A few months into the Provisional Application Phase, the Unified Patent Court (UPC) is definitely gaining momentum. Judges are being interviewed and the IT system, including the Case Management System, is said to be being finalised. Previously, the UPC Committee had been hoping to have the UPC up and running on 1 October 2022, but the UPC Preparatory Committee now estimates that the UPC will open its doors in Q4 2022 or Q1 2023. This 6-month window seems like a more realistic estimate and is not surprising to most people who have been following UPC progress. Nonetheless, now is the time for patent applicants to start thinking about their European patent portfolio in terms of the UPC and Unitary Patents (UPs).
At this point, applicants should start considering whether or not to opt out their existing European patents from the jurisdiction UPC? For example, opting out is sensible where applicants want to avoid the possibility of central UPC revocation of their key European patent assets. Longer term, all European patents will be subject to the jurisdiction of the UPC, so applicants who are particularly averse to the idea of central UPC revocation may wish to consider national filing strategies in addition to (or instead of) EPO filings.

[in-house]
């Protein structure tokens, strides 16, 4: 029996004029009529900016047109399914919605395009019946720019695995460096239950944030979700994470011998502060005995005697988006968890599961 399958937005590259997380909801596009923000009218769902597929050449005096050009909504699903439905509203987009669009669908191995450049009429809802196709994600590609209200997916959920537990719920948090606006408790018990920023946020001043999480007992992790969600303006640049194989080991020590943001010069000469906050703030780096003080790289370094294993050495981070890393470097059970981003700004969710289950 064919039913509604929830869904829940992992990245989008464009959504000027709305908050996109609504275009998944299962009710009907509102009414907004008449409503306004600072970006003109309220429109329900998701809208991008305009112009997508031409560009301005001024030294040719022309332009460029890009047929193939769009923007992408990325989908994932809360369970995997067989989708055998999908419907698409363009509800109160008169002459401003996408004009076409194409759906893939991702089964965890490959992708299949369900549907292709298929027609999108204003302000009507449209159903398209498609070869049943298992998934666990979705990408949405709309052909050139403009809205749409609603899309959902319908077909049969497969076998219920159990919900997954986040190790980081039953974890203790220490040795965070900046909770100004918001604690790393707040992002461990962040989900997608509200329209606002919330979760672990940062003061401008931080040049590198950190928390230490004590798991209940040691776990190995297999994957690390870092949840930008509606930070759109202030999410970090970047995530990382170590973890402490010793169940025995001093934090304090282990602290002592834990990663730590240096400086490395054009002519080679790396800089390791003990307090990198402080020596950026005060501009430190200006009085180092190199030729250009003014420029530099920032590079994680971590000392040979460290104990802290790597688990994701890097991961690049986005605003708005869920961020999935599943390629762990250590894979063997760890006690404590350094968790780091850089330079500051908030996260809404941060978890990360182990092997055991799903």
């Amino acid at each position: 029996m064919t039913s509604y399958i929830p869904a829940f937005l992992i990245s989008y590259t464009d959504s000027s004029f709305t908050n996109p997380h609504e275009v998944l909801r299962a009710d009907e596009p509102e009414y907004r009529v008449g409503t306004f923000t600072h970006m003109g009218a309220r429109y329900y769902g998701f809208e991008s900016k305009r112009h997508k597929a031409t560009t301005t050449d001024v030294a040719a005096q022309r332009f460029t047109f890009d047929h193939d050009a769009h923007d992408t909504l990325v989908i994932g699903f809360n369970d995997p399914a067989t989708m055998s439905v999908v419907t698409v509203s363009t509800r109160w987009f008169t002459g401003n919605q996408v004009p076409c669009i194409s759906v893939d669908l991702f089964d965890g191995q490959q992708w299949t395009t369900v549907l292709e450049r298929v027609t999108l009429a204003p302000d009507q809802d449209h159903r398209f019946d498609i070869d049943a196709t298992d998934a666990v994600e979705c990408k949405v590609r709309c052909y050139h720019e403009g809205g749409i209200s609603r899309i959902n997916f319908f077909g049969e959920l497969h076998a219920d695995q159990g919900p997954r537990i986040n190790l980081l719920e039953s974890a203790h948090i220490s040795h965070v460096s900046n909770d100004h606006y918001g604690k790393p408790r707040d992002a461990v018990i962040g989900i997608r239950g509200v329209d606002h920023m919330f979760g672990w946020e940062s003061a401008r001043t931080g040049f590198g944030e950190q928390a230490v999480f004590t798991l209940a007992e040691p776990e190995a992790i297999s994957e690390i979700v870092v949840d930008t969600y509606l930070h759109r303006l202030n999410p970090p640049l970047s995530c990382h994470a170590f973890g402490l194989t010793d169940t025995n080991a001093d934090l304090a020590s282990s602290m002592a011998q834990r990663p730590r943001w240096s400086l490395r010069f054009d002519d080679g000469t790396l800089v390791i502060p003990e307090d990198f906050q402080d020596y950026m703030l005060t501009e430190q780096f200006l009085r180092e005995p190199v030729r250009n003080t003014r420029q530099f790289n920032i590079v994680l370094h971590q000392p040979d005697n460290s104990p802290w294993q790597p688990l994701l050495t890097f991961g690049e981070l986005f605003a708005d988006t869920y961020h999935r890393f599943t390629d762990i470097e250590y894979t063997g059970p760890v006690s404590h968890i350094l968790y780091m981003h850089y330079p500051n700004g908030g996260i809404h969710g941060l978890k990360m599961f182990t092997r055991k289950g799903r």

There is also the question of whether patent applicants are interested in obtaining UPs from their existing European patent applications? UPS may be of particular interest in cases where a wide geographical coverage is valuable. For applications nearing allowance now, there are various ways in which grant could be delayed if a UP is of particular interest.
For more information, our website provides a number of FAQs, as well as a comprehensive Guide to UPs and the UPC. See https://www.boult.com/the-unified-patent-court-and-unitary-patents/ for further details.
The timing of the start of operations of the Court depends on the progress of the preparatory work. It is a reasonable assessment that this will happen during the last quarter of 2022 or early 2023.